Books focused on giving tools to aspiring activists and would-be protest leaders (especially directed at girls) or turning a spotlight on double standards, discrimination, or inequality are flooding the bookshelves. We’ve assembled a partial list:

Anger Is a Gift by Mark Oshiro (Tor Teen). Oshiro runs the popular Mark Does Stuff website, where he analyzes books and media. His debut novel for young adults is an anthem for millennials raised on hashtag activism.

Art Boss by Kayla Cagan (Chronicle, Oct.). This companion to Piper Perish (Chronicle, 2017) follows the art student to New York City, where she and new friend Grace, a budding activist, wonder if art can change the world.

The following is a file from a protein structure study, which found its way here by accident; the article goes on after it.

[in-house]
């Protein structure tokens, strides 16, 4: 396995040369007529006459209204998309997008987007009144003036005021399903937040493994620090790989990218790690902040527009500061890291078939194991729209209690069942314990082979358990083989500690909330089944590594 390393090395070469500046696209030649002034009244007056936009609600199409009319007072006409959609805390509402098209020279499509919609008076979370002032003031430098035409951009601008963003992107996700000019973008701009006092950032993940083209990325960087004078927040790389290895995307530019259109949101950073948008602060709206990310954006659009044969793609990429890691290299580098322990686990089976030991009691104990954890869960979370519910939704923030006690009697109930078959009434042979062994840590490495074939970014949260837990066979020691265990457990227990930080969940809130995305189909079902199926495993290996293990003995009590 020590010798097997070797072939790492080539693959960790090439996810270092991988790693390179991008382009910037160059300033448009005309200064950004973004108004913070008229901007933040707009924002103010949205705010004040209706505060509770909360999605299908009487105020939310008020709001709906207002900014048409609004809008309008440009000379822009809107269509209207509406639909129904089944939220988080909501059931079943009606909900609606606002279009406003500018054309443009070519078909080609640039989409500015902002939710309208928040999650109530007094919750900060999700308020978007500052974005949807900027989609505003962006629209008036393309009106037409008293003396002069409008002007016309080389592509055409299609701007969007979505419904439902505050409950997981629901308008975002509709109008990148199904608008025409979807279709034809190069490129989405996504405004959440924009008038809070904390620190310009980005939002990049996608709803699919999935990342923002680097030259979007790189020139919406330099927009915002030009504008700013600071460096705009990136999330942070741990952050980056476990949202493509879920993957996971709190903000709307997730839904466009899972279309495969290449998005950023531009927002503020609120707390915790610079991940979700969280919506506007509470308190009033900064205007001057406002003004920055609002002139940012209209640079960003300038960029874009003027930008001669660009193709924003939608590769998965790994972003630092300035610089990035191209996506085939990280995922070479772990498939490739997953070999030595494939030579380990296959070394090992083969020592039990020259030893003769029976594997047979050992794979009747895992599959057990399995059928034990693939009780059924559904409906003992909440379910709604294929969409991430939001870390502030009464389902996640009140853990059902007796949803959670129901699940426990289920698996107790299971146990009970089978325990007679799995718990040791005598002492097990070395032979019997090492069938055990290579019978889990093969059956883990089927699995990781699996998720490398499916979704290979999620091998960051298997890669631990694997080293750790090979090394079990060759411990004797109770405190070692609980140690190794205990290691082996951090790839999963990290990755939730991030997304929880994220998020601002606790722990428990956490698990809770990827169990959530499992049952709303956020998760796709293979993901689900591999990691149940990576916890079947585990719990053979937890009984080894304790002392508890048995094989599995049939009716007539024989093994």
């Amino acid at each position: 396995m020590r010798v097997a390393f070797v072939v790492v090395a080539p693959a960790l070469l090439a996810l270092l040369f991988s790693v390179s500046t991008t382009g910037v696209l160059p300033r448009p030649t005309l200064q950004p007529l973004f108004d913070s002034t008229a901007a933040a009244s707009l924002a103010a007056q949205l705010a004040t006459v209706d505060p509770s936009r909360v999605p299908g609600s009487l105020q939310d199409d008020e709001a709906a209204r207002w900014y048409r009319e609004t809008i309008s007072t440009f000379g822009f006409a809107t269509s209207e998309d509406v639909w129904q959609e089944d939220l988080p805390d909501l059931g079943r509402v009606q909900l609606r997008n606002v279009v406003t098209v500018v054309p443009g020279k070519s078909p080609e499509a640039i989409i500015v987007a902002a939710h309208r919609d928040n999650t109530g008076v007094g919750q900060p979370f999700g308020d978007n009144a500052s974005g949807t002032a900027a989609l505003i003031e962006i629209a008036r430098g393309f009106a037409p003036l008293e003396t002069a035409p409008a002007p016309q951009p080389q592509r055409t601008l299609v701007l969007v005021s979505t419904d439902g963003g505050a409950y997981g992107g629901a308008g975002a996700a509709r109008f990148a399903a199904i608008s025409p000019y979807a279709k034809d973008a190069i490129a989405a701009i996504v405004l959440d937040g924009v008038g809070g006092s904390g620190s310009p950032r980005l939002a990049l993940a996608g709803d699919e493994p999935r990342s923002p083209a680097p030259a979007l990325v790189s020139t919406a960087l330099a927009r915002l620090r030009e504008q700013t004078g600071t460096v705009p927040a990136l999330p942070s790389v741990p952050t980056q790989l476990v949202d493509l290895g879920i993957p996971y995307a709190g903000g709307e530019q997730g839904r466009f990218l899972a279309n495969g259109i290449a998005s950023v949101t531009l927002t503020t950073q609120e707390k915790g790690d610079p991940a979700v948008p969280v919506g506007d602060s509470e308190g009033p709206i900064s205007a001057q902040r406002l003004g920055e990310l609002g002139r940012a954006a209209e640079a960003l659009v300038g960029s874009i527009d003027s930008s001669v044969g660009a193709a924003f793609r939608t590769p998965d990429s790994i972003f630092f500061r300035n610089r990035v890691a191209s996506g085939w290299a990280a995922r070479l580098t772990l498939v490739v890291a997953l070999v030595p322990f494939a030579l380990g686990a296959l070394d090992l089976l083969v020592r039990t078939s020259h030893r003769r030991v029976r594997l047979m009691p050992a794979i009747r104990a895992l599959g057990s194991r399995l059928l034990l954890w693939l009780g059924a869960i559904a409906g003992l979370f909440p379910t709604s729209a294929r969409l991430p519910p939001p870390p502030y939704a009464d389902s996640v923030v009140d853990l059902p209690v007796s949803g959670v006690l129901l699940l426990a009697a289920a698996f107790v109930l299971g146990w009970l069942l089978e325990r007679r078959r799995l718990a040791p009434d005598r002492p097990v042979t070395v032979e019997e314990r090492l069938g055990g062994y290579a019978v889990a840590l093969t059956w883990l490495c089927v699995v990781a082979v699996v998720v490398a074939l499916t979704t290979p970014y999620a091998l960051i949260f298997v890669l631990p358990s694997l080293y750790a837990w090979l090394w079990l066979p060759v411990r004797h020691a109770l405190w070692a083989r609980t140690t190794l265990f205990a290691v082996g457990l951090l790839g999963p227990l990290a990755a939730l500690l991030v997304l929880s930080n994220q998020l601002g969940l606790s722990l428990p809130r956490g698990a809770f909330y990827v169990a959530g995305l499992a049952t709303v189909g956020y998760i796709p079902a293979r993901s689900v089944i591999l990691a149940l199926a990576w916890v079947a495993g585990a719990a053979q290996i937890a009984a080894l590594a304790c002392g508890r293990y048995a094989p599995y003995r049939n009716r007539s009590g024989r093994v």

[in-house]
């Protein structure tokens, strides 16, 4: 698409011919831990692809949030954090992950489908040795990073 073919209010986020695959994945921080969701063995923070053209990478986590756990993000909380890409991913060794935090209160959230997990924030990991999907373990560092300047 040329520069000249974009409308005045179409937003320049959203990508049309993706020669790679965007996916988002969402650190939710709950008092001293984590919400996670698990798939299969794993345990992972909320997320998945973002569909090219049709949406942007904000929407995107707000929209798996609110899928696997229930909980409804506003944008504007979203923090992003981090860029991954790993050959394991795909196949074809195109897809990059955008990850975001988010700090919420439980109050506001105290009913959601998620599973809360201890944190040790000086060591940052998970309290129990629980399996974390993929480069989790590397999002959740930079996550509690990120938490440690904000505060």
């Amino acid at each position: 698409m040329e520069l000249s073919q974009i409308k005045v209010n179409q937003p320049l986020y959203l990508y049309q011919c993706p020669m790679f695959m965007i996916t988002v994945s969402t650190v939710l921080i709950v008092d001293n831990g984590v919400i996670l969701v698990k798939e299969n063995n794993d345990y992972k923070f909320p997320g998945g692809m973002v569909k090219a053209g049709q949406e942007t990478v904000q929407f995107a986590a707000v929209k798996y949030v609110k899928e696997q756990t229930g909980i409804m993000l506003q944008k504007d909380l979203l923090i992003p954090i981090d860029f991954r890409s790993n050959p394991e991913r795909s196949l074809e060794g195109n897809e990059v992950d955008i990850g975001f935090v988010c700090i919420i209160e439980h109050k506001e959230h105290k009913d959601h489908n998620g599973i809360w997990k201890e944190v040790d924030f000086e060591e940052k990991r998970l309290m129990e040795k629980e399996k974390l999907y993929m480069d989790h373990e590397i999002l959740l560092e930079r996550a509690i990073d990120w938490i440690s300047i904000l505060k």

Girls Resist!: A Guide to Activism, Leadership, and Starting a Revolution by KaeLyn Rich (Quirk, June). A how-to guide for young activists from the editor of Autostraddle, a pop culture website for queer and feminist women, which includes tips on everything from talking about issues with family to organizing direct action.

Girl Rising: Changing the World One Girl at a Time by Tanya Lee Stone (Candlewick, 2017). This companion volume to the film of the same name chronicles the story of nine girls in the developing world who seek an education to rise out of poverty.

A Heart in a Body in the World by Deb Caletti (S&S, Sept.). A girl tries to outrun her demons in this novel from National Book Award finalist Caletti about the impact of gun violence, everyday sexism, rape culture, and overcoming guilt.